This is Part 1 of a four-part series.
Judi Bonilla’s parents passed away before they reached a stage at which their driving would be unsafe, so it’s interesting that her personal crusade is to help seniors give up the keys when it’s time. But Judi, an American gerontologist, had an awakening when she moved to New Zealand and had to learn to drive on the other (“wrong”) side of the road.
“Living that overseas experience made me attuned to what it was like to be an adult but to be infantilized because I didn’t have the skills, like driving on the other side of the road or learning how to use a new form of transportation,” she said. “I really saw what could happen when you were no longer able to drive safely…My life was turned upside-down.”
Judi seized control and took driving lessons to equip herself for her time behind the wheel in New Zealand. The experience got her thinking about how seniors are put in a similar position when they need to (or decide to) give up driving. To make that decision is to learn how to ride the local bus, apply for community transportation programs, or navigate new services…often all at once.
Shift the Conversation Dynamics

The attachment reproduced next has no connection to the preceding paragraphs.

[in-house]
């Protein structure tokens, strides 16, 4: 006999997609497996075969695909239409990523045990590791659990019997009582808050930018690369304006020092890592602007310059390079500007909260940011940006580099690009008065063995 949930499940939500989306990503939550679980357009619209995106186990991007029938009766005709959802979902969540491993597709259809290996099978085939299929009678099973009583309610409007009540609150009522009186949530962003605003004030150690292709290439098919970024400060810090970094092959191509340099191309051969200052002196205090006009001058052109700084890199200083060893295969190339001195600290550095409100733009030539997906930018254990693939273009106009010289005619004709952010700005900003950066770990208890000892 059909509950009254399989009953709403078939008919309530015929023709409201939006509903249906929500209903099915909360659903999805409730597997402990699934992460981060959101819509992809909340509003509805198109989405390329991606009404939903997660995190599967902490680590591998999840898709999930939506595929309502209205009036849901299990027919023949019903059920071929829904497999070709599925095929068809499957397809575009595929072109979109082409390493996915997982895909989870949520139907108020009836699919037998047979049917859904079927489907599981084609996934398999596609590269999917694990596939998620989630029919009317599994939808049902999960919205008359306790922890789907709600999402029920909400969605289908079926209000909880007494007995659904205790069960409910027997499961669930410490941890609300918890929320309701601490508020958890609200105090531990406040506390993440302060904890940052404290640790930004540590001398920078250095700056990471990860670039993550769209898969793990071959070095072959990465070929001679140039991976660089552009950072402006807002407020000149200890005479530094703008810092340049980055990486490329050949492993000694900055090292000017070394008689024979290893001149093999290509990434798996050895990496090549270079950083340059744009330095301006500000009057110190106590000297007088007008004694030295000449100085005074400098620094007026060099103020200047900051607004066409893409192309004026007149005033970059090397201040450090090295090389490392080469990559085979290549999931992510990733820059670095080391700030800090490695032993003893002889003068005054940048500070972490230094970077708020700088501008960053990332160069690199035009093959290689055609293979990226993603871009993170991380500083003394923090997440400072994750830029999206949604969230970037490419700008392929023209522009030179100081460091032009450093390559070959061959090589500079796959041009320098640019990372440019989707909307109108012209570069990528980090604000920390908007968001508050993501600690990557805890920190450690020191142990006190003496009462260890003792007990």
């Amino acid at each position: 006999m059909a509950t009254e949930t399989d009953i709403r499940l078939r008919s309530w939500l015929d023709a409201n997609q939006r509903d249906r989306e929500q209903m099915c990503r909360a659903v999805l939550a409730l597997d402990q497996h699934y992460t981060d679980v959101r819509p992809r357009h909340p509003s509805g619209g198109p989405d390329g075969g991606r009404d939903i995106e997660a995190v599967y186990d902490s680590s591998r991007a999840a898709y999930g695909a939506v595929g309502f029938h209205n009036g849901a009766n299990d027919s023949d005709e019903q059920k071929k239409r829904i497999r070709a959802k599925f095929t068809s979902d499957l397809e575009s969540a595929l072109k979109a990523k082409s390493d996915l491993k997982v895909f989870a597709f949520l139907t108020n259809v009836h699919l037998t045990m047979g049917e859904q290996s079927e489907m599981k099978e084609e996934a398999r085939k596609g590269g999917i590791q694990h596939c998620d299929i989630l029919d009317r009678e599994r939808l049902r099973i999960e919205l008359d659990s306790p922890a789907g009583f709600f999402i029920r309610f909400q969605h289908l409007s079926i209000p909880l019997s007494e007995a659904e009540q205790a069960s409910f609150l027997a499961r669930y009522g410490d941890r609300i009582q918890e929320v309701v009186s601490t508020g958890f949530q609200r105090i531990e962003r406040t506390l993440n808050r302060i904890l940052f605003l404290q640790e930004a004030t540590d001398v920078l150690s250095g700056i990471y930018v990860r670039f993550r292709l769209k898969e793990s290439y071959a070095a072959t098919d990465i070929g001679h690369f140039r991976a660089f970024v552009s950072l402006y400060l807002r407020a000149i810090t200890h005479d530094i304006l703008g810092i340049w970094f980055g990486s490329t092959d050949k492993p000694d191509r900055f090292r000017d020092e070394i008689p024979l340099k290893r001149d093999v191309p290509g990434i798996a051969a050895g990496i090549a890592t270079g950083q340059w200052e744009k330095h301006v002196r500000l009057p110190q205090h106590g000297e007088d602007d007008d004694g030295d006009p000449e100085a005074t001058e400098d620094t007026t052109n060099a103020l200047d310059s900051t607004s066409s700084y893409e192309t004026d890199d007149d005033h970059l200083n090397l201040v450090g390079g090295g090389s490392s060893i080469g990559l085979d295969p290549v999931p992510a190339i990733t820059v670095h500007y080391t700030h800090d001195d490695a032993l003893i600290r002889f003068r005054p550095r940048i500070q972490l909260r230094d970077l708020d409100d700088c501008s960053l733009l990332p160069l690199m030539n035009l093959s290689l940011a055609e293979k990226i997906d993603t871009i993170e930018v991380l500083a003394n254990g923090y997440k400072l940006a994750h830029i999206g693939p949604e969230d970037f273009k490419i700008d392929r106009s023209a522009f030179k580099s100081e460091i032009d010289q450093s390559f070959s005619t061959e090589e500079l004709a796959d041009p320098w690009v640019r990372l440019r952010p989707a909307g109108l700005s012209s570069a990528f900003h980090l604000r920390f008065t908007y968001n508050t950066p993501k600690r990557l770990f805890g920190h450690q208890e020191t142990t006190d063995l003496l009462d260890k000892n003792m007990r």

Judi encourages family members to reflect on experiences when they’ve felt in over their heads before talking to a parent about giving up the keys, and then to recognize that most of us will, someday, not be able to drive.
“Put yourself in the shoes of an adult parent, who’s raised a family, worked, lived their life…and then to have their life turned upside-down. For a lot of people, that’s what giving up driving does. If it was so easy to do, everyone would be doing it. However, we all have some experience getting out of our comfort zone.”
And what do we want when we’re out of our comfort zones? Someone to help us out. In Part 2, we’ll take advice from Judi about how to broach the subject and start the conversation with your parents about driving alternatives.
In Part 3, Judi will give us ideas on partnering with your parents to develop a personal transportation plan. We’ll also give you a transportation planning worksheet to get you going.
In Part 4, Judi will put this topic in a historical perspective, and make you feel part of a movement by engaging with your family on the subject.
About Amy Stice
Amy Stice is Co-Founder of Arrive Rides dispatches Lyft and Uber rides for people who don’t have smartphones. More at www.arriverides.com